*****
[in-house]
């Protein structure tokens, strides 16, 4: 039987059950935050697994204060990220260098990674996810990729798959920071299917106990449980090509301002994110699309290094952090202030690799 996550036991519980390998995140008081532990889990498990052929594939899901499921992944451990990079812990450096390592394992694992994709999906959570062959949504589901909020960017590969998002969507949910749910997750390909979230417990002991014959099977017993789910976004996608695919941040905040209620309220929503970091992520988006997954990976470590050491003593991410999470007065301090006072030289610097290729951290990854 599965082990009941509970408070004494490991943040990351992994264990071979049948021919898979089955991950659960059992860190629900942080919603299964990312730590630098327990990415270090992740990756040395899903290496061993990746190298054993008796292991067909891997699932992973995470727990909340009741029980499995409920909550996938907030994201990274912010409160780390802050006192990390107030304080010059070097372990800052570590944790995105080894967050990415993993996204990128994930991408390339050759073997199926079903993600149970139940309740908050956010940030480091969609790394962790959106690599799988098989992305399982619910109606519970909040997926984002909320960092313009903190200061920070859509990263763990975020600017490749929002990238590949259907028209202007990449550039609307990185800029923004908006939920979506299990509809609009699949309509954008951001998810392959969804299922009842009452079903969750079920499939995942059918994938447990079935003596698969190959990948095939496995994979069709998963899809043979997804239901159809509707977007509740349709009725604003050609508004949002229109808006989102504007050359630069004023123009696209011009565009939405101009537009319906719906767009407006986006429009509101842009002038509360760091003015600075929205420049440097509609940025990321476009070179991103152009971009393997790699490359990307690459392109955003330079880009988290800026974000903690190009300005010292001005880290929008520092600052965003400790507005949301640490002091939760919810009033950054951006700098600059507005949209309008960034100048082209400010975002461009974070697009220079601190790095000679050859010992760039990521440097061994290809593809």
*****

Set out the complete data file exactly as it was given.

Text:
[in-house]
């Protein structure tokens, strides 16, 4: 039987059950935050697994204060990220260098990674996810990729798959920071299917106990449980090509301002994110699309290094952090202030690799 996550036991519980390998995140008081532990889990498990052929594939899901499921992944451990990079812990450096390592394992694992994709999906959570062959949504589901909020960017590969998002969507949910749910997750390909979230417990002991014959099977017993789910976004996608695919941040905040209620309220929503970091992520988006997954990976470590050491003593991410999470007065301090006072030289610097290729951290990854 599965082990009941509970408070004494490991943040990351992994264990071979049948021919898979089955991950659960059992860190629900942080919603299964990312730590630098327990990415270090992740990756040395899903290496061993990746190298054993008796292991067909891997699932992973995470727990909340009741029980499995409920909550996938907030994201990274912010409160780390802050006192990390107030304080010059070097372990800052570590944790995105080894967050990415993993996204990128994930991408390339050759073997199926079903993600149970139940309740908050956010940030480091969609790394962790959106690599799988098989992305399982619910109606519970909040997926984002909320960092313009903190200061920070859509990263763990975020600017490749929002990238590949259907028209202007990449550039609307990185800029923004908006939920979506299990509809609009699949309509954008951001998810392959969804299922009842009452079903969750079920499939995942059918994938447990079935003596698969190959990948095939496995994979069709998963899809043979997804239901159809509707977007509740349709009725604003050609508004949002229109808006989102504007050359630069004023123009696209011009565009939405101009537009319906719906767009407006986006429009509101842009002038509360760091003015600075929205420049440097509609940025990321476009070179991103152009971009393997790699490359990307690459392109955003330079880009988290800026974000903690190009300005010292001005880290929008520092600052965003400790507005949301640490002091939760919810009033950054951006700098600059507005949209309008960034100048082209400010975002461009974070697009220079601190790095000679050859010992760039990521440097061994290809593809």